Nine Senators from West Virginia came together Tuesday to present new legislation that would curb the rising number of fraudulent cases going on behind the scenes in addiction treatment around the country. Originally proposed by Senator Shelly More Capito (R) of West Virginia and co-sponsored by Senator Catherine Cortez Masto (D) of Nevada. Both senators are part of the U.S. Senate Commerce, Science and Transportation Committee and the Committee on Environment and Public Works.
The Opioid Addiction Recovery Fraud Prevention Act of 2018 would specifically target recovery and addiction centers and programs that take advantage of their patients and allow the Federal Trade Commission and state Attorney Generals to permit additional penalties for scammers and state attorneys the power to enforce provisions for protecting consumers.
President Trump announced his three-part plan to oppose the current crisis back in March, and one of those plans included $13 million dollars in federal funds over the next two years into treatment and fighting drug abuse. Senators Capito and Cortez wants to make sure that money is going into the right hands.
“But one of the things I’ve been very concerned about because we are putting $6-billion of federal dollars into this, I’m worried about the quality and quality control of the programs,” Senator Capito told WOWK channel 13 News in West Virginia.
How is an addict supposed to find lasting recovery if they’re being exploited? She asks.
“Last summer it came to my attention that West Virginias suffering from addiction, who were desperate to get help, which we now know were fraudulent rehab centers that only worsened their addiction,” Capito added.
“We’ve seen stories where there’s been over billing or where there’s been subpar treatment. These are people who are at their most vulnerable, who deserve to have the best treatment. They shouldn’t be taken advantage of, they should be getting good treatment,” Senator Capito told 13 News.
The bill would specifically target recovery and addiction centers and programs that take advantage of their patients and allow the Federal Trade Commission and state Attorney Generals to
- Clarify and reaffirm the power of the FTC to hold accountable opioid treatment scams, including deceptive treatment claims and bogus products.
- Provide the FTC additional tools, including civil penalties, to ensure bad actors face penalties and create strong deterrents to these unlawful practices.
- Protect individuals with opioid use disorder and their families from harmful and misleading addiction treatment programs or products.
- Empower state attorneys general to enforce these provisions and provide additional law enforcement to focus on these fraudulent practices.
“Nothing could be sadder to me than when you decide you’re going into treatment and then you end up in a fraudulent situation,” Capito told members of the Commerce, Science and Transportation Committee.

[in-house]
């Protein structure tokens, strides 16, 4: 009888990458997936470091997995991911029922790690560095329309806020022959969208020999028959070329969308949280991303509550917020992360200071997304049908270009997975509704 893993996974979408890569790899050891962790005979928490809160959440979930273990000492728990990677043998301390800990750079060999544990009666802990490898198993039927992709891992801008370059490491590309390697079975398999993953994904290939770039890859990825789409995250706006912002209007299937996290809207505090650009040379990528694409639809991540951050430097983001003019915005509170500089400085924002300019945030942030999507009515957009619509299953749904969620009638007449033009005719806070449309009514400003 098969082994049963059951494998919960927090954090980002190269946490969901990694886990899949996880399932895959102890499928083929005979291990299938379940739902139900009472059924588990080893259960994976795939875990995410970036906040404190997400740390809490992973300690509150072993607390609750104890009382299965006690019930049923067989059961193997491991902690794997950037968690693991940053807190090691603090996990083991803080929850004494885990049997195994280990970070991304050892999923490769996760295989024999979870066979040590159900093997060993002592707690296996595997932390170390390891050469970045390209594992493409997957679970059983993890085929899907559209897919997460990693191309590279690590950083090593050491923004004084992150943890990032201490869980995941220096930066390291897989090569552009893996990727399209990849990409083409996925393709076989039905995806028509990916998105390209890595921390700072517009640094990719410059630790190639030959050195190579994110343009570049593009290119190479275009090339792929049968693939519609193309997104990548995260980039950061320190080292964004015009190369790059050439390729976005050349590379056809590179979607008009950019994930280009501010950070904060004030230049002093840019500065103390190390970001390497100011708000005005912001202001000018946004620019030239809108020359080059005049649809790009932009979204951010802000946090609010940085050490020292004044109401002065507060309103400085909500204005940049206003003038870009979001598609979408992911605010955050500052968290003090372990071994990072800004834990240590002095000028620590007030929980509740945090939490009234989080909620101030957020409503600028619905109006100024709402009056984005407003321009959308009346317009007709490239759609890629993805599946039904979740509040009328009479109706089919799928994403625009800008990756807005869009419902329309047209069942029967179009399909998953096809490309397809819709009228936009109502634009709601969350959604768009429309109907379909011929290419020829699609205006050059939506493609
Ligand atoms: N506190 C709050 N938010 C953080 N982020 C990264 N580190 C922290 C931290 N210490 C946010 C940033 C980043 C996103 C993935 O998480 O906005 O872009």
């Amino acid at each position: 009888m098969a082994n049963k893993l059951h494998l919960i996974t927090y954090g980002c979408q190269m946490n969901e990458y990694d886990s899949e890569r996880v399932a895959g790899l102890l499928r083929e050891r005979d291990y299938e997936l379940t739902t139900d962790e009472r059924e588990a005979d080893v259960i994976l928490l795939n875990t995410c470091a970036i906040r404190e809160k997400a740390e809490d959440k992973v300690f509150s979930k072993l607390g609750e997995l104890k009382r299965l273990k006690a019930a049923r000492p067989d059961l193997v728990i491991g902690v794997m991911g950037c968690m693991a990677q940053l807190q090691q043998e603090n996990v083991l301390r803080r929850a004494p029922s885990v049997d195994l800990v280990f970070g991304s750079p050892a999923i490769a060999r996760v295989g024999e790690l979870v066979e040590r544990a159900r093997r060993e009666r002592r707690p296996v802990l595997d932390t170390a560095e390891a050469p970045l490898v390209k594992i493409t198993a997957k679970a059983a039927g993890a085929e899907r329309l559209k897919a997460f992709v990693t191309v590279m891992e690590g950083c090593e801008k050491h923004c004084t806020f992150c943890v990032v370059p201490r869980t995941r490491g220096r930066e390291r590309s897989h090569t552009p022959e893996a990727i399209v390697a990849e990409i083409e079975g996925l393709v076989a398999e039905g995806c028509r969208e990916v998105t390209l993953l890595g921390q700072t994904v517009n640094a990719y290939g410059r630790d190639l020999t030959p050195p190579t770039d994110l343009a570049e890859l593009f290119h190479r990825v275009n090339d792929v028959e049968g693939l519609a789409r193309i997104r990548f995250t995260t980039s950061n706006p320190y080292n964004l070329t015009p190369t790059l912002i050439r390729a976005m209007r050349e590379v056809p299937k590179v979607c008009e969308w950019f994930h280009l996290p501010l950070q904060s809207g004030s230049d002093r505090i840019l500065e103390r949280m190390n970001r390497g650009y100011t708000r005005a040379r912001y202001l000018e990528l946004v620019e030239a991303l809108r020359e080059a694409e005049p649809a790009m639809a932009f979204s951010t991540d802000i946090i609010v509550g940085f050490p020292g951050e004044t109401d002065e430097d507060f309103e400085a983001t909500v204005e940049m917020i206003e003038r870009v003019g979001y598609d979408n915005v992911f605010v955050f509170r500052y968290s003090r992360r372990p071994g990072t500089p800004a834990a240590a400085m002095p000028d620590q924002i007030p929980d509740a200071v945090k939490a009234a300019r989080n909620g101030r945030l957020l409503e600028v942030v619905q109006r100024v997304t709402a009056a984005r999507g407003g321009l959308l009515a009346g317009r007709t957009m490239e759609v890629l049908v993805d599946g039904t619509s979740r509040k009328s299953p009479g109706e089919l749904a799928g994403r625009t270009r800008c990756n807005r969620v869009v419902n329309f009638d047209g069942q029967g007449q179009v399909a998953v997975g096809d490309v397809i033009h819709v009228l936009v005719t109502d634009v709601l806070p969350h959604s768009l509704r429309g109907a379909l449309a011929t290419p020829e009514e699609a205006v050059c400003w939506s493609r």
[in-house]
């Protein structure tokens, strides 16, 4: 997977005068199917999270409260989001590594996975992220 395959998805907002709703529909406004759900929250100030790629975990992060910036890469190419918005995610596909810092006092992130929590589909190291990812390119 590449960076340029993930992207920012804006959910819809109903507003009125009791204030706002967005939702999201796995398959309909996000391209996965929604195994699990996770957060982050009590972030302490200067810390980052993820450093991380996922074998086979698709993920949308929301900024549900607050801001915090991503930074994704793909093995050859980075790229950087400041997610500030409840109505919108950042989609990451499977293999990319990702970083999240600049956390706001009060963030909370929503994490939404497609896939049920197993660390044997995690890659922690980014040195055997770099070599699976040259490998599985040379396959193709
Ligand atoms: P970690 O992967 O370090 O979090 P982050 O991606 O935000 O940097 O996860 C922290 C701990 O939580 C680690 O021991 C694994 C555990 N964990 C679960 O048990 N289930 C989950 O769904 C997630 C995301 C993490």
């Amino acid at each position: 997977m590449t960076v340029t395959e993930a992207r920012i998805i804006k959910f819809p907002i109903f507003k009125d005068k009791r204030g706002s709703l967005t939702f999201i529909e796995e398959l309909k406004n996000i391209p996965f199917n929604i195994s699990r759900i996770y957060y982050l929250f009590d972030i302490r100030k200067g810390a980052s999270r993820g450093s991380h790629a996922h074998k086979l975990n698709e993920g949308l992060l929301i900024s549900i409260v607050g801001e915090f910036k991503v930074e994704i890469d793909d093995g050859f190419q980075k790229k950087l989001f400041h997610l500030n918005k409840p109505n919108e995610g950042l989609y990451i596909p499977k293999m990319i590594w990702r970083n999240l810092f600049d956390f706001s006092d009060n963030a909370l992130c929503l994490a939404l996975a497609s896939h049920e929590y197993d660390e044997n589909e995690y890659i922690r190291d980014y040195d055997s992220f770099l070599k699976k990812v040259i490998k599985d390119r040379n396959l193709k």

“It’s hard to believe that there are individuals and organizations out there contributing to the opioid epidemic by taking advantage of men and women seeking help for an addiction,” Capito said. “Unfortunately, these bad actors do exist, and we must do everything we can to hold them accountable. This bill is one way we can put an end to the fraudulent practices taking place across our country and provide help to those who are trying to chart a better path toward sobriety and a successful future.”
Cortez Masto said that individuals taking brave steps to overcome addiction should not be met with fake recovery programs and harmful treatment scams.
Additionally, Sen. Capito along with and Joe Manchin (D) of West Virginia also has proposed a bill that would help newborns suffering from withdrawals due to their mother’s drug use while in gestation. The Caring Recovery for Infants and Babies (CRIB) Act would approve Medical to cover the health costs of services provided to infants in residential pediatric recovery facilities and hospitals. This bill has been revised since last year to allow the coverage to stay in effect past the babies first birthday and provide activities that encourage caretaker and baby bonding.
“It’s heartbreaking to see the pain and suffering of infants who have been exposed to drugs before they’re even born. Unfortunately, the number of infants with Neonatal Abstinence Syndrome continues to grow in West Virginia,” Senator Capito said. “The CRIB Act will help ensure these babies have access to the specialized care and range of treatment options they need to overcome the awful effects of this problem and put them on the path to recovery.”
“In West Virginia we are exceptionally proud of the work Lily’s Place is doing to provide specialized care to infants born addicted to opioids. By allowing Medicaid to cover these kinds of healthcare services, the CRIB Act will expand access for West Virginia children and families ensuring every child has the opportunity to grow up healthy and strong,” Senator Manchin said.
West Virginia has been one of the states hit hardest in the nation by the opioid epidemic. A state not previously known for rampant drug use has held the title of most opioid overdoses in the country with 52 deaths per 100,000 people in the state. With numbers as high as these, it’s nice to see it’s congresspeople acting to save its citizens and become an example to other states looking for direction.
Source : The Recover Newsroom